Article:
Celebrated tech writer Jaron Lanier, who coined the term “virtual reality”, makes the case for going cold turkey
The internet is just a continuation of human history. It isn’t anything new, but it does intensify certain elements of human character. Unfortunately it hasn’t amplified the best of us.
Social media operates through behaviourism – the attempt to work out human responses using numbers. It’s a horrifying idea. It’s sneaky. The person who it’s being done to doesn’t realise its effects.
If you’re on the wrong side of the desk in an interrogation room, you’ll most likely be subject to an algorithmic barrage. These same ideas have been applied on a near universal scale by companies like Facebook and Google. It’s extraordinary that for the first time in human history, everyone is being subjected to this.
The algorithms running these behaviour schemes operate very quickly – they pick up on the faster-rising emotions rather than the slower ones. This means there’s a natural bias to the negative, which has disastrous consequences. For instance, the Arab Spring doesn’t get as much mileage on Facebook as ISIS.
Social media companies’ true customers are advertisers, who want up-to-the-minute data in order to fine-tune their models. Whenever two people are connected online, it’s financed by a third party who wishes to manipulate the first two. Which has to be one of the stupidest ideas in the whole of human history. Yet that’s what we’re doing.
However, there are alternatives like a paid model. This worked for television and films, where people started paying for HBO, Netflix and similar services. The result is what we started calling “Peak TV” and things actually got better.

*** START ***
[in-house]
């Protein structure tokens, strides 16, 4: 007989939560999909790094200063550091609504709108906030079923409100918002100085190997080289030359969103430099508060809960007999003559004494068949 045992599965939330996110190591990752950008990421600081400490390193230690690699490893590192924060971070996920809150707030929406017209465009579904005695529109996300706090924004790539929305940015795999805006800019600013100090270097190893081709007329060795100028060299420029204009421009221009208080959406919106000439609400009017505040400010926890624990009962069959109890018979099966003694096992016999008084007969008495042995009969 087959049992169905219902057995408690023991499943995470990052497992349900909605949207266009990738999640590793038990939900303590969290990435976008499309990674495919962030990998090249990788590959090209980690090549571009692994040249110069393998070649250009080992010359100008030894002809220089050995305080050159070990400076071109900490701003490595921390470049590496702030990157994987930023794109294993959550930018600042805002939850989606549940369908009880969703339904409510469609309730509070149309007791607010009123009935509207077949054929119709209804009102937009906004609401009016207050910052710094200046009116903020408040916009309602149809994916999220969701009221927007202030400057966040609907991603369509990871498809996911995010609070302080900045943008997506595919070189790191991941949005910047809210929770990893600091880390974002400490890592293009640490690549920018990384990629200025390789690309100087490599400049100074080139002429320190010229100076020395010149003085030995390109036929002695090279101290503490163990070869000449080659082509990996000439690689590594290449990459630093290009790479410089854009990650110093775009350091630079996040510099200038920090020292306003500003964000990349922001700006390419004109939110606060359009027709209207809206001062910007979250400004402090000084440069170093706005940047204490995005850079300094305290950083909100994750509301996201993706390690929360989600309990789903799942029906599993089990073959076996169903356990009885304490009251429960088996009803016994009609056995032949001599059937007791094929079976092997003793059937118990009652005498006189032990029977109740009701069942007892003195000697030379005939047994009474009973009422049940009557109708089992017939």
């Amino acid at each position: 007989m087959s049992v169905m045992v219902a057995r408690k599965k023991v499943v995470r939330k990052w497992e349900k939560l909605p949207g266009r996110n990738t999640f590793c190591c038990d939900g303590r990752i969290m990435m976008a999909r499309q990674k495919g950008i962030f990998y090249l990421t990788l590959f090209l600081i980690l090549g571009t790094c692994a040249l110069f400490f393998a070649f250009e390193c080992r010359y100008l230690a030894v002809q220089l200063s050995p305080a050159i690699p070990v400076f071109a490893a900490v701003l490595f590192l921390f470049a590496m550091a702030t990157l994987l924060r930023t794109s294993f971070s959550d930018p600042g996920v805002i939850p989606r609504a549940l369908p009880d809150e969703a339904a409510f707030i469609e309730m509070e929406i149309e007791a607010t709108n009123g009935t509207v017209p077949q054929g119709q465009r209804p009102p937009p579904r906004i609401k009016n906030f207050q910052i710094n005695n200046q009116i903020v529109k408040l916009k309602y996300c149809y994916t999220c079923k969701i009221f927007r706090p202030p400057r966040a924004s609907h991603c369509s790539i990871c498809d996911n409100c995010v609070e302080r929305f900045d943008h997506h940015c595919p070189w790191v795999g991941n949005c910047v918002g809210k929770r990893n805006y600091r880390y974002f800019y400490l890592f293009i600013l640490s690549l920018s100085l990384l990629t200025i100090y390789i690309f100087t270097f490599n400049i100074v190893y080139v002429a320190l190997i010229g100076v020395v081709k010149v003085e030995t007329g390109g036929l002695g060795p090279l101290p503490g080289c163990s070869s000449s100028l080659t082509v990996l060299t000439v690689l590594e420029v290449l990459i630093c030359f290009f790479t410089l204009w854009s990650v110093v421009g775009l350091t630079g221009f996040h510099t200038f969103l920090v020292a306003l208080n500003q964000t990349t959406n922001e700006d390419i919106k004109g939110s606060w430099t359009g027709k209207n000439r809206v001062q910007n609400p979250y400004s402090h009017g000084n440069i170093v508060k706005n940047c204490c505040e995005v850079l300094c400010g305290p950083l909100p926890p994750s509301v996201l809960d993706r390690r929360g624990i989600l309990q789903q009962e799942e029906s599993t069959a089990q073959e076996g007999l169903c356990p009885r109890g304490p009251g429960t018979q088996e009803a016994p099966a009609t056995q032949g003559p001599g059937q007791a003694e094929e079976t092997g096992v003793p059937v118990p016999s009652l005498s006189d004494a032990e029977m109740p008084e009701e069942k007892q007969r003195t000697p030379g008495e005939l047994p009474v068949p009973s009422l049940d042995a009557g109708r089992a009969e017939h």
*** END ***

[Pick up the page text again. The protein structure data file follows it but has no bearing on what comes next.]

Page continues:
Or there’s another direction which is to say “no, these things should be public services, free and unbiased.” The key thing is that the alternative shouldn’t have this manipulating system constantly running in the background.
To some degree the whole social media empire runs on unfounded fear. Take me. I have a public life, writing and selling books. I’ve never had any social media accounts and I still exist. What people are afraid of is that if they don’t participate in the game then they’ll disappear. But maybe that isn’t true. Maybe it’s the fear of it that gives the systems their power. There’s a possibility that we can all wake up from this, but first we have to admit that we’re addicted.
What I hope to achieve with my new book is modest but – I hope – important. If just a few people could adapt to a social media-free life then at least there’ll be a few more people in society who understand what it’s like not to be in the behaviour modification regime. That small amount of perspective is crucial to any next steps.
Jaron Lanier’s book Ten Arguments for Deleting Your Social Media Accounts Right Now is out now, published by Bodley Head